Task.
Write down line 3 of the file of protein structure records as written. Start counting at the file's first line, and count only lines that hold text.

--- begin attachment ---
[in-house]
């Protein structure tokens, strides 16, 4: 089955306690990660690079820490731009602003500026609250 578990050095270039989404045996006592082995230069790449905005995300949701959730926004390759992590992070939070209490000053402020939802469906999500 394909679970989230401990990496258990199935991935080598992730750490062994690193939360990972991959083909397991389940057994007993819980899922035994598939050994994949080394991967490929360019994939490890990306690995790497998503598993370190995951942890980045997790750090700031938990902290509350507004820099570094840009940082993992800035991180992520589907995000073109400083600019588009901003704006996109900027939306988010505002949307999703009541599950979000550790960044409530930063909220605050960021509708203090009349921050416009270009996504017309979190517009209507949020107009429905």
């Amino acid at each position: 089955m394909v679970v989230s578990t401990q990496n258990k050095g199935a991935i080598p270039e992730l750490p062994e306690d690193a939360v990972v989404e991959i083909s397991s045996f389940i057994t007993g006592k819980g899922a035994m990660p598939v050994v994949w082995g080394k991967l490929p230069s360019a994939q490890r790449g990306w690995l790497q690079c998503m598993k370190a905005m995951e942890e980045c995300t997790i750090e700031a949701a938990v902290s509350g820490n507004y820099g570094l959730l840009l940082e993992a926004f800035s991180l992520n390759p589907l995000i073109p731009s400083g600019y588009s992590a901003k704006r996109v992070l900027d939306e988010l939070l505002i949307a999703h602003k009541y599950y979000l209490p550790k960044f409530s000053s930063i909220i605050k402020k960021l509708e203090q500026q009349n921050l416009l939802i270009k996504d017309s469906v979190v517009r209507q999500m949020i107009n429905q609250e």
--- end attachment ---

């Amino acid at each position: 089955m394909v679970v989230s578990t401990q990496n258990k050095g199935a991935i080598p270039e992730l750490p062994e306690d690193a939360v990972v989404e991959i083909s397991s045996f389940i057994t007993g006592k819980g899922a035994m990660p598939v050994v994949w082995g080394k991967l490929p230069s360019a994939q490890r790449g990306w690995l790497q690079c998503m598993k370190a905005m995951e942890e980045c995300t997790i750090e700031a949701a938990v902290s509350g820490n507004y820099g570094l959730l840009l940082e993992a926004f800035s991180l992520n390759p589907l995000i073109p731009s400083g600019y588009s992590a901003k704006r996109v992070l900027d939306e988010l939070l505002i949307a999703h602003k009541y599950y979000l209490p550790k960044f409530s000053s930063i909220i605050k402020k960021l509708e203090q500026q009349n921050l416009l939802i270009k996504d017309s469906v979190v517009r209507q999500m949020i107009n429905q609250e």